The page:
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COURSE

 

Topic: Problem Solvers for Restorative Dentistry

Session I

Everyday restorative dentistry can present us with challenges for ordinary clinical problems.  The range of adhesives today and composites can be confusing.  What are the clinical indications and techniques for success with these newer materials?   Light curing, so easy a caveman can do it!  Probably not.  Understanding light curing will lead to longer lasting restorations and better clinical success.    You will learn techniques for posterior composites how to achieve  better proximal contacts, eliminate postoperative sensitivity after posterior composite placement and longer lasting posterior composites that are within your reach.  Glass ionomers still have a place in our restorative practices.  When do you use a glass ionomer cement and when a composite?   So many choices for crowns and cements.   The rationale for cement selection for the different ceramics and ceramometal restorations will be presented.   This course will present an overview of “Smart Bonding”  the selection of materials and techniques to solve a wide variety of clinical circumstances.

  • Describe and understand the clinical indications for the different bonding systems and composites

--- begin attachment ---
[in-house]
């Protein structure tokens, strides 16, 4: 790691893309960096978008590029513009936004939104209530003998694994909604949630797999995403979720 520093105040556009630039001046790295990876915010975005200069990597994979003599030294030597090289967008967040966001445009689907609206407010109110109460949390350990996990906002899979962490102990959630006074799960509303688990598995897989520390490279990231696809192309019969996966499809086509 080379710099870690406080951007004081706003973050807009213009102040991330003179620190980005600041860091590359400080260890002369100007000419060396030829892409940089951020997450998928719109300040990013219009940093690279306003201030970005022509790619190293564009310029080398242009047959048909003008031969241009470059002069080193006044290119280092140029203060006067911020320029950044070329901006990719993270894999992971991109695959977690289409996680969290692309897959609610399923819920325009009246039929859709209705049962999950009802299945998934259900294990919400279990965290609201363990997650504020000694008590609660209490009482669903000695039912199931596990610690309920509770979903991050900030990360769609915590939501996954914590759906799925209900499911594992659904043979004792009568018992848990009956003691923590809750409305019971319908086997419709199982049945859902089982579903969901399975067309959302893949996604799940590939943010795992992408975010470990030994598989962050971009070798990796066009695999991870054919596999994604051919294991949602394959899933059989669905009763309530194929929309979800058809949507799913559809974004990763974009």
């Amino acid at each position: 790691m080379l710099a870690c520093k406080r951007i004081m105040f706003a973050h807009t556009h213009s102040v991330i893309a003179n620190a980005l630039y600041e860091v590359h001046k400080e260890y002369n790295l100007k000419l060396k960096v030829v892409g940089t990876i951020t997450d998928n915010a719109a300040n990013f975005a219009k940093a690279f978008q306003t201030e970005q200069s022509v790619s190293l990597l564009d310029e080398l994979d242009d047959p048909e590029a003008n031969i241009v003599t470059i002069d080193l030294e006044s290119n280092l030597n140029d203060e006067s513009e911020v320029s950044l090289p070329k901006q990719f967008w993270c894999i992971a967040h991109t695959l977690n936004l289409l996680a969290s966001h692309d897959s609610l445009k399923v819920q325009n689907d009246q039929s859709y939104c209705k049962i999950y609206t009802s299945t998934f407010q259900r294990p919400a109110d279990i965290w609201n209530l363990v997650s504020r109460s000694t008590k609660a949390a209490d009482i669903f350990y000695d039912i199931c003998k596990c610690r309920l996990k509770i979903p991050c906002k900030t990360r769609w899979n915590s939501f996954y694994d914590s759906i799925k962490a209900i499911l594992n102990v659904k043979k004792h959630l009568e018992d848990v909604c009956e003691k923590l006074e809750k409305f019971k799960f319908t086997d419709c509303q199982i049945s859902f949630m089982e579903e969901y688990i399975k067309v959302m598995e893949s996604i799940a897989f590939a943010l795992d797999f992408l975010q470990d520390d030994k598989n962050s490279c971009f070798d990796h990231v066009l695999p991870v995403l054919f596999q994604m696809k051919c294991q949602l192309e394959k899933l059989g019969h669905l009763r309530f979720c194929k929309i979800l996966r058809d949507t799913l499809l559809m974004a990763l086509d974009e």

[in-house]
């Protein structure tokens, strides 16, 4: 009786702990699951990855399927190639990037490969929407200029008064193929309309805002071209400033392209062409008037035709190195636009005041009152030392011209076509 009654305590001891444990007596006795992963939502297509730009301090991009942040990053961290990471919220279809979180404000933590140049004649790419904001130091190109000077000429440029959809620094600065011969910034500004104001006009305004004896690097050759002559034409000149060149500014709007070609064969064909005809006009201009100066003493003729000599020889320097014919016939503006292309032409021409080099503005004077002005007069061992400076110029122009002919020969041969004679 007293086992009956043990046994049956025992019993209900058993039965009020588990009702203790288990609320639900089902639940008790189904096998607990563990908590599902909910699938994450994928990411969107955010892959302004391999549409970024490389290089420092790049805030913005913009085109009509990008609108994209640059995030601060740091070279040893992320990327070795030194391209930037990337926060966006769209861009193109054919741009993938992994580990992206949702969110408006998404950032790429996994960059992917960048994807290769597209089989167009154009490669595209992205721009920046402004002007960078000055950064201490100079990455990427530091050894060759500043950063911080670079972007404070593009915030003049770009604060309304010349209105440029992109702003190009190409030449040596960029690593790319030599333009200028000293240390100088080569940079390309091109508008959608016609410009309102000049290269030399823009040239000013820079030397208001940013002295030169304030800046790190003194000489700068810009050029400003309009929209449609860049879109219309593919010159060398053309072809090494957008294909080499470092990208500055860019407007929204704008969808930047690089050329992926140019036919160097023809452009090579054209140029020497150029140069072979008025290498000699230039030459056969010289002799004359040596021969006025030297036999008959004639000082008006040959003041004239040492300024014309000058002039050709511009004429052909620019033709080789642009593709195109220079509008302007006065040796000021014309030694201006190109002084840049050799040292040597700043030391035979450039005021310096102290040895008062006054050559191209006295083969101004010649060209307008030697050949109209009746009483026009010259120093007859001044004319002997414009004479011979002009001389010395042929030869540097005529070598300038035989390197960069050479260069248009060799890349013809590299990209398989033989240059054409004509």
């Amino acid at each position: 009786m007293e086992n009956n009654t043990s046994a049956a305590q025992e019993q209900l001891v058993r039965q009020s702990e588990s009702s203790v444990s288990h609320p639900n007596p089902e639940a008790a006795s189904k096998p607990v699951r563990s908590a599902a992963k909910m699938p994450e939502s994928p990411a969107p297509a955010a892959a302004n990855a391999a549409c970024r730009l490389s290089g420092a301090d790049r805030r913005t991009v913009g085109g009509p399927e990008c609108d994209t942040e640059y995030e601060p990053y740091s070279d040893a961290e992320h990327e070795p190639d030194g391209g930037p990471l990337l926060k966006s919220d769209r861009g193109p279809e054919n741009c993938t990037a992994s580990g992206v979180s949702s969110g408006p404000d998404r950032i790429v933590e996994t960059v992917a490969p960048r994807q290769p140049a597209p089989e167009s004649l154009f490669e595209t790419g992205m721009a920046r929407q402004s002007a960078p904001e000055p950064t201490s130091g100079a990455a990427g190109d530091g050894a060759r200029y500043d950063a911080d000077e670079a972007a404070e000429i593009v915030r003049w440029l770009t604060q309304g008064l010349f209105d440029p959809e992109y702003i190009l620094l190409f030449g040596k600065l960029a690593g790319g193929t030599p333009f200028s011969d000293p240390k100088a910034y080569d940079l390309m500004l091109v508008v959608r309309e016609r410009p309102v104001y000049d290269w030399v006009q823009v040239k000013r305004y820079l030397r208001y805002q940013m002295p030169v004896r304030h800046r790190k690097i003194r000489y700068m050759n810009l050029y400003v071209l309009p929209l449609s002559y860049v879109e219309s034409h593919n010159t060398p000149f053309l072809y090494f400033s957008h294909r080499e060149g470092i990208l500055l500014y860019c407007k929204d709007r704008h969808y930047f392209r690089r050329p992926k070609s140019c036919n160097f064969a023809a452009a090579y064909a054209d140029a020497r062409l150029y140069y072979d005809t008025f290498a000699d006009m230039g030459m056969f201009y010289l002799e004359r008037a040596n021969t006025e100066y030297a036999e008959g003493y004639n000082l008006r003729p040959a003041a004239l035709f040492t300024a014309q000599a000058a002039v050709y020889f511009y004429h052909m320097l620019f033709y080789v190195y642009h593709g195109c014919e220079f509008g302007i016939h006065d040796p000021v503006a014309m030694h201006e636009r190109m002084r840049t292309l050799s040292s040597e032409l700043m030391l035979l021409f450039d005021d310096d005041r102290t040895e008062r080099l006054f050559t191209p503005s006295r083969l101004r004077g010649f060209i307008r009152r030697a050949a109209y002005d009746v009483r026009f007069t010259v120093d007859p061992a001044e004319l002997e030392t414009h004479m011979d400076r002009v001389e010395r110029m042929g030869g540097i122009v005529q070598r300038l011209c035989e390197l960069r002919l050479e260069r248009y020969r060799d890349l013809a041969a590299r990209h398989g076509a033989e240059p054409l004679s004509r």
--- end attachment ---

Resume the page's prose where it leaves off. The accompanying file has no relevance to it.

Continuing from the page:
• Describe the keys to clinically successful light curing
  • Describe indications and techniques for the different glass ionomer restoratives
  • Describe different techniques and devices for creating an anatomic proximal contact with Class 2 composite resins
  • Describe techniques to minimize and eliminate post operative sensitivity with posterior composites
  • Describe how to select different types of cements for different materials used for crown and bridge

Session II   

Shift happens!   The economic times has created an increasing number of patients that while desiring the best treatment of clinical situation, they cannot afford the treatment at this time.   Adhesive restorative dentistry and light curing are allowing us to place better and longer lasting treatment for compromised situations that we can depend on.   Nothing lasts forever! Teeth and porcelain can fracture due to trauma.  Techniques for the management of fractured teeth and porcelain from existing crowns and bridges can be done very predictably.   Vital pulp therapy is a critical aspect of all restorative treatment.   There are times when vital pulp therapy includes those clinical situations where the pulp is at risk due to trauma, caries, or the placement and replacement of restorations over the restorative cycle of the life of a restoration.  Although controversial, with the introduction of newer materials, the treatment of asymptomatic, carious, vital teeth with pulp capping  vital pulp therapy for mechanical and carious exposures can have high levels of success.  Even with initial success the patient should also understand that the tooth is still at risk for need for endodontic treatment at a later time.  This program will present an overview of the evidence on the latest generation of Portland cement materials used for vital pulp therapy and decision-making and clinical techniques for the use of these materials.  Fiber reinforced composites provide alternative treatments for missing teeth, tooth reinforcement and periodontal splinting.  Clinical techniques using fiber reinforced composites will be presented.   Also, you may be noticing that your older patients are wearing out their teeth.  Simplified decision making for when to and how to restore the early signs of attrition will be presented.